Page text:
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Into the Wild

“We are now in the mountains. And they are in us.” – John Muir


On June 30th, 1864, Abraham Lincoln signed three bills into existence. One increased import duties. The second broadened the income tax to better fund the ongoing war. And the third was a law that would forever preserve 60 square miles of valley and trees he had never seen, thousands of miles away in California – the Yosemite Valley.

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Let us escape from the desert. And let us go toward the wildness.

Even if you haven’t ventured into Yosemite firsthand, it’s unlikely you’ve gone without experiencing a few glimpses of the historic national park. Maybe it was in 3rd grade gazing up at the walls of the dental office waiting room. Or maybe it was last week on Instagram, sandwiched between a Kardashian selfie and a snapshot of your brother-in-law’s dessert. Or perhaps, if you haven’t changed the desktop background on your new Macbook yet, you gazed at the famous slab-sided southwest face of Half Dome just a few minutes ago.

As one of the most trafficked and photographed locations in the world (thanks in part to Ansel Adams), Yosemite has captured the attention and wonder of millions. And while Mr. Adams single-handedly inspired generations of photographers with his well framed black and white exposures, the most significant contributions to the valley’s popularity are from those that came long before him – those men and women who had the foresight to combat the economic opportunities afforded by manifest destiny with a fierce pursuit of maintaining that which many consider the greatest asset of America – its land. While we often find ourselves proud if the impact of our work lasts through next Friday, these courageous individuals dedicated themselves to work that would preserve through generations.

“In a sense,” says historian Clay Jenkinson, “the whole history of America is a lament that this garden of eden that we’ve discovered is going to slip away from us somehow.”

The ‘Garden of Eden’, be it biblical geography or metaphorical concept, is a place that points us back to our origins – when we cohabitated intimately with nature. And so, when we visit the raw and untouched corners of the planet, we are engaging the world in the way we once did. In some way, it feels like we’re going home.

In some way,
it feels like we’re going home.

And not only does Yosemite hold us captive with its wildness, but, thanks to the democratic spirit of preservationists and presidents alike, we together hold its wildness in mutual ownership of the land as an American National Park.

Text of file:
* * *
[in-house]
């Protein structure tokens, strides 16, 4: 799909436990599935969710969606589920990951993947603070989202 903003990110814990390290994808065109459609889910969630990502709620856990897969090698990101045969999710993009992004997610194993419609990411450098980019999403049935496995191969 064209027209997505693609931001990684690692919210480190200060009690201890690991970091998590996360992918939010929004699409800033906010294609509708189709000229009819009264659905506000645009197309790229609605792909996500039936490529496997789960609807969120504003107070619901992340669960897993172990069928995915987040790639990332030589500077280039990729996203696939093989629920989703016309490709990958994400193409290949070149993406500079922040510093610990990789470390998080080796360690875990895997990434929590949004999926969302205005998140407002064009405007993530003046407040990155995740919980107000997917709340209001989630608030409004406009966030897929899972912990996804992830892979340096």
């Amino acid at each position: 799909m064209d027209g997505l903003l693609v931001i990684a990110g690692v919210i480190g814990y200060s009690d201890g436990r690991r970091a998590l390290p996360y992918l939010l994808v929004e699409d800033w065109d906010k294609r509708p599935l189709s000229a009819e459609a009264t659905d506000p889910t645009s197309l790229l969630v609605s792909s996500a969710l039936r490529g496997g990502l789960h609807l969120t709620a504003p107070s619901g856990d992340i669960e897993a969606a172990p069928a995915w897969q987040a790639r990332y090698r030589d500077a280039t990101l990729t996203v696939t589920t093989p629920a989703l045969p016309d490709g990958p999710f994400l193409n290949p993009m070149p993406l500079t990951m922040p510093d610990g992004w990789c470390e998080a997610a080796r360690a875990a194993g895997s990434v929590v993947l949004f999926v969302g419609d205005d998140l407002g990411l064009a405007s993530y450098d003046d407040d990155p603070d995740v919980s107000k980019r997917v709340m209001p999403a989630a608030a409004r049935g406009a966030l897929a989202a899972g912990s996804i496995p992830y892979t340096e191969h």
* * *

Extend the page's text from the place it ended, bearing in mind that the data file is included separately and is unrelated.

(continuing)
“What could be more democratic than owning together the most magnificent places on your continent?” says Carl Pope, former Executive Director of the Sierra Club. “In Europe, the most magnificent places – the palaces, the parks – are owned by aristocrats. By monarchs. By the wealthy. In America, magnificence is the common treasure.”

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Today, as we find ourselves constantly consuming the digital now, the trending, the ‘here today and gone tomorrow’, we find a growing thirst for this kind of place. Places with a certain kind of permanence. Despite the proliferation of selfies and “get 15% off this watch – link in profile”, there seems to be a growing number of young individuals dedicated to experiencing and capturing the majesty of the American landscape. And, while tempting, this should not be hastily blamed on trend.

Rather, our digitally saturated lives, curated into organized packets of pinboards and data feeds seem to have pushed us, inversely, toward those things that are uncategorically wild. Things that are beyond us. Things that are untouched by man.

Last month, we ventured out to capture some of the untouched beauty and permanence of the Yosemite valley. However, while these photographs may provide a window to its beauty, Yosemite is a place that simply cannot be fully appreciated in digital form. It must be experienced on its trails. Between its trees. Alongside its winds. Beneath the weight of its granite and soul and history.

And so we say ‘go forth’. To Yosemite itself, or really, anywhere there is a great expanse of untamed earth. Any place that is, as Thoreau aptly wrote “an oasis of wildness in the desert of our civilization”.

Let us escape from the desert. And let us go toward the wildness.

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“I sauntered about from rock to rock, from grove to grove, from stream to stream, and whenever I met a new plant I would sit down beside it for a minute or a day, to make its acquaintance, hear what it had to tell. I asked the boulders where they had been and whither they were going, and when night found me, there I camped. I took no more heed to save time or to make haste than did the trees or the stars. This is true freedom, a good, practical sort of immortality.”

– John Muir